With the Coronavirus pandemic, we are still being forced to stay in (state or self-imposed) quarantines one way or another and as a result, we all watch films more frequently than before and documentaries seem to be among the top genres people turn to. Whether they are feature-length or short, whether they are essayistic, observational, or nature-related, documentaries seem to be trending now. The sheer volume of documentaries found around us has made it difficult for filmmakers, especially independent ones, to be able to compete with this wave of new films, and for a documentary to stand out, it must be exceptionally made, and its topic and theme(s) must be relevant. A documentary that can present and analyze its subject brilliantly and, potentially, share its unique treatment of the issues dealt with. A film that can help us understand ourselves and the world better, and possibly help us resolve the issues that exist around us.
Flushing is an outstanding documentary and its interesting topic catches one’s attention right from the start: It’s the story of Chinese immigrants who have formed a new community in the United States, the name of which is Flushing. It is supposed to be a neighborhood that makes the immigrants feel at home, so they’d feel like they’re not that far from their homeland, at least spiritually and psychologically. The film recounts the story of workers who have lived in the United States for more than 10 years and they seem to have no dreams but to return to China. One of them is a woman who still can’t speak English after living there for many years and has no friend or relative in New York, and she likes to return to her family and loved ones in China after retiring. The narrator of the film explains how Chinese ex-pats getting together in another country does not necessarily bring them closer to one another. On the contrary, it makes them drift apart from one another. The narrator’s explanations and what we see of the neighborhood create a bitter atmosphere that can be easily felt and understood. The feeling of homesickness in the land of the dreams, the United States, is shown with a new, unique approach. As the narrator quotes one of the inhabitants of the neighborhood, there are problems that people looking from outside don’t see and, as a result, don’t understand.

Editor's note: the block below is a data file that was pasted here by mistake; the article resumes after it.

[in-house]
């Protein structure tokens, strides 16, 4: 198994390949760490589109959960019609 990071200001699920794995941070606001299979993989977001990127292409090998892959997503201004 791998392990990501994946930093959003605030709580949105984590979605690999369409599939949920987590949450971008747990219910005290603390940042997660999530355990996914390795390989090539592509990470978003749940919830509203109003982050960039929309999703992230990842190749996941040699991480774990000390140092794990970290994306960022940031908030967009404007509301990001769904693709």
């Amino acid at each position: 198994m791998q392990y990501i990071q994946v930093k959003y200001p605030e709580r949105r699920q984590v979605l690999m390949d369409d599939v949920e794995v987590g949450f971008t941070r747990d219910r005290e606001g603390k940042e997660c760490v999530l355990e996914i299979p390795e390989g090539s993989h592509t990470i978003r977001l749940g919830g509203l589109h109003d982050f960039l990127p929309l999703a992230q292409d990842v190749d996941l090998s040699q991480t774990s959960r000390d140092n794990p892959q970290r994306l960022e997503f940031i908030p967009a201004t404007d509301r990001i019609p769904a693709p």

The film itself is made out of a superb mix of images of both the streets, sidewalks, and bystanders and images of people working in closed spaces such as restaurants and offices in the neighborhood. As it is shown, and as one can guess, many of these Chinese immigrants can’t find good jobs in their new home and they often get involved in dangerous and illegal jobs. What was once a promise of a better life becomes a gate that leads to a psychological and physical breakdown. The film explains how some of them used to be teachers or accountants in China, but now they have to share an apartment with five or six people, and work as (low-level) workers.